At a department store, don’t browse the floor for what you love, but instead to walk right to a salesperson (DO NOT look at the display shoes, whatever you do! You’ll just fall in love with ones you can’t have and leave with a broken heart). Tell the salesperson that you are a genetic weirdo and you need to know which shoes come in your size. Often times they’ll know the largest sizes available from various brands and designers. Tell him or her to keep bringing you shoes in your size, and choose from those. If you pick up a cute wedge from a display pedestal and ask if they carry it in a 13, chances are you will get laughed because OF COURSE THEY DON’T. BUT, if you’re willing to try on anything they have that might fit you, you will probably find something you want to buy. The sales person might hate you at the end of it all, though I’ve found some who enjoy the mission of helping a stranger find a happiness that has alluded them for so long.
Now… if you can wait a week, your best bet these days is to go online. One of the first websites I’d heard about for gals like me is barefoottess.com. (“….because style doesn’t stop at size 10.”) I found out about the site the same way ladies find out about most lady things – from another lady. I saw a woman on the sidewalk who had her giant feet encased in a lovely, feminine flat. For someone like me, this is like finding your birth father after searching for 40 years. When I asked where she got her shoes, she told me. I’ve been a loyal customer ever since. Barefoot Tess carries women’s shoes up to 15. In the past couple of years they’ve added services like free return shipping that makes the shopping experience much more convenient.
The most useful part of their site, for me at least, is that they note if the shoes run narrow, wide, big or small. I can log on, filter my search for 12s (and occasionally 11s) that run narrow. My options, even on the site, are more limited than most women with large feet, but more plentiful than I could have ever imagined as a 14-year-old girl with a closet full of shell-toe Adidas and one pair of all purpose dress shoes.” If I want a flat, boot or a cute sandal, I can find it now. It doesn’t seem like my greatest accomplishment, but it’s been incredibly freeing. I no longer have to “make do” with shoes I hate just because they fit.
I envy young girls with feet like mine who will never know the days of squeezing into a size 10. Basically, I lived through the civil rights era of feet. Okay, maybe that’s extreme, but I at least grew up during a time where I got to see the evolution of the big-footed-ladies-shoe-industry. And I learned some great tricks along the way. I still wear men’s shoes. Half the time, probably. In the period between famine and feast, I discovered certain brands of men’s shoes, mostly from the 1960s, that fit women’s feet perfectly. If you’re looking for something interesting, like a vintage boot or loafer, my last tip is to flock to eBay. I know I wear a men’s Florsheim 9 1/2 boot. And so, I keep a watch for that specific item. If a vintage pair in good condition comes up for sale, I bid. The brand runs narrow and the “Beatles”-style boots can easily pass for women’s because men back then preferred a small heel. The 1960s & ’70s were great eras for androgynous footwear. I may not be able to wear the cute white loafers I saw at that ladies’ boutique, but I ordered these the other day, they arrived and they fit perfectly. The best part is that nobody else will have them. It’s of course a crapshoot and you can’t return them, but once you settle into a brand and size you feel good about, the search becomes easier and the success rate skyrockets.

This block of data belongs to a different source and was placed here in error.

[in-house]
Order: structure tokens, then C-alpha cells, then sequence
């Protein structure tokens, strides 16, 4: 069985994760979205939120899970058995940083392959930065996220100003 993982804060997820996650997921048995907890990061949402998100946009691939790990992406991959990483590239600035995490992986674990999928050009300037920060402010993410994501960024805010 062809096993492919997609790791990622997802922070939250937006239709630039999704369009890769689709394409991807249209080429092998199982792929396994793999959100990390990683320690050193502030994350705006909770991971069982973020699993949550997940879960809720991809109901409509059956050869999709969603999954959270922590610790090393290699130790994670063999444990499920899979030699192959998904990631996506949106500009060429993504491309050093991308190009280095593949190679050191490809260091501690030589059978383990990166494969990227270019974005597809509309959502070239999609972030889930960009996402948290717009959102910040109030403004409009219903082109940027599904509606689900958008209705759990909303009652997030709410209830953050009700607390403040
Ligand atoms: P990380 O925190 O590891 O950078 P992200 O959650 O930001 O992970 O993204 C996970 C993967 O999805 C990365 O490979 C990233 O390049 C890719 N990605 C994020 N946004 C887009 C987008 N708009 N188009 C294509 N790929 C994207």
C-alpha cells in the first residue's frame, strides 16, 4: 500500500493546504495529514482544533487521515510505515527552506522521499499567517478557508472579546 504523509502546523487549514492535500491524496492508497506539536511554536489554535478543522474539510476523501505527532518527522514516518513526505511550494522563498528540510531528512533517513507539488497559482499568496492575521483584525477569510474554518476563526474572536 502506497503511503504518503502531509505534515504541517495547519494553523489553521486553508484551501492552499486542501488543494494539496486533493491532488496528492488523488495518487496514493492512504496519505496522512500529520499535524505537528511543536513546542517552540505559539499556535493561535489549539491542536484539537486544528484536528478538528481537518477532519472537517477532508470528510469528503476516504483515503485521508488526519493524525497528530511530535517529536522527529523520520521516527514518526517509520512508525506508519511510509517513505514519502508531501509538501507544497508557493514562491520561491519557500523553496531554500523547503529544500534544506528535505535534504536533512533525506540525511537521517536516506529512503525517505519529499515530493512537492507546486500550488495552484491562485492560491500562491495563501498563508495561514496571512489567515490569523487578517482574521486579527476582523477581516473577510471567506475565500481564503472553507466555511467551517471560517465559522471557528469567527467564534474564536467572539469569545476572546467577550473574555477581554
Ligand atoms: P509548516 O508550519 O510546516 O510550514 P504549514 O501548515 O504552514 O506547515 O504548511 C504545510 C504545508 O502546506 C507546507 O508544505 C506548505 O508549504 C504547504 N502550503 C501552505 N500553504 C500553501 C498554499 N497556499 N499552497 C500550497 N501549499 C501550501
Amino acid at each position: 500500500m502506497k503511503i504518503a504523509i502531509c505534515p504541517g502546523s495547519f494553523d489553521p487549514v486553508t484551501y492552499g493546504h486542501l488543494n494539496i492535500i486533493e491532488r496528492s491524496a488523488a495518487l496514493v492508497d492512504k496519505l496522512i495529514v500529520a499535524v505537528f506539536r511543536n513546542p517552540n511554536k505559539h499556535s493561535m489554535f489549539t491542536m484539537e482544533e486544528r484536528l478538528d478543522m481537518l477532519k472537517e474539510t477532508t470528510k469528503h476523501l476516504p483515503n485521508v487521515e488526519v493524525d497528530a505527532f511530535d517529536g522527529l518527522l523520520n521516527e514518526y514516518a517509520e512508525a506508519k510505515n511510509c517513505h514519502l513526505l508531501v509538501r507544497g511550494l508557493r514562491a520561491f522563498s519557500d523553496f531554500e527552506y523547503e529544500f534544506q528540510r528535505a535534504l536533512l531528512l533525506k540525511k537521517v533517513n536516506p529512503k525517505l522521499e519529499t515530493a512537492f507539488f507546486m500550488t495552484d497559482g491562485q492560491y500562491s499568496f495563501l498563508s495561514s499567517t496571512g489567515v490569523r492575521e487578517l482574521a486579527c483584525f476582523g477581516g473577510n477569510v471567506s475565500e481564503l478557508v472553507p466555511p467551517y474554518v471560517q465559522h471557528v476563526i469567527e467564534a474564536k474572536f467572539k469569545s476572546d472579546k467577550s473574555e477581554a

To my fellow clown-footed ladies, I urge you to never give up the fight. If stores don’t carry your size, suggest that they start. If they say no, then go back at night when they’re closed and burn the place down. OR just go to the places I’ve mentioned. Good luck. And don’t trip.
Oh, and if you don’t have big feet, you’re probably thinking, “Why did I read this? I thought I was clicking on a link about making a DIY napkin holder!” But who knows, maybe you can help someone else in your life who has big dumb feet like me. Feel their pain. Put yourself in their shoes, or rather, tell them how to put themselves in their own shoes. Imagine if pants only went to size 6 and everyone bigger than that had to squeeze into them. (Oh and if you’re one of those girls who actually does that, everyone can tell). Share your knowledge. You owe me ‘cuz of that thing I did that one time, remember?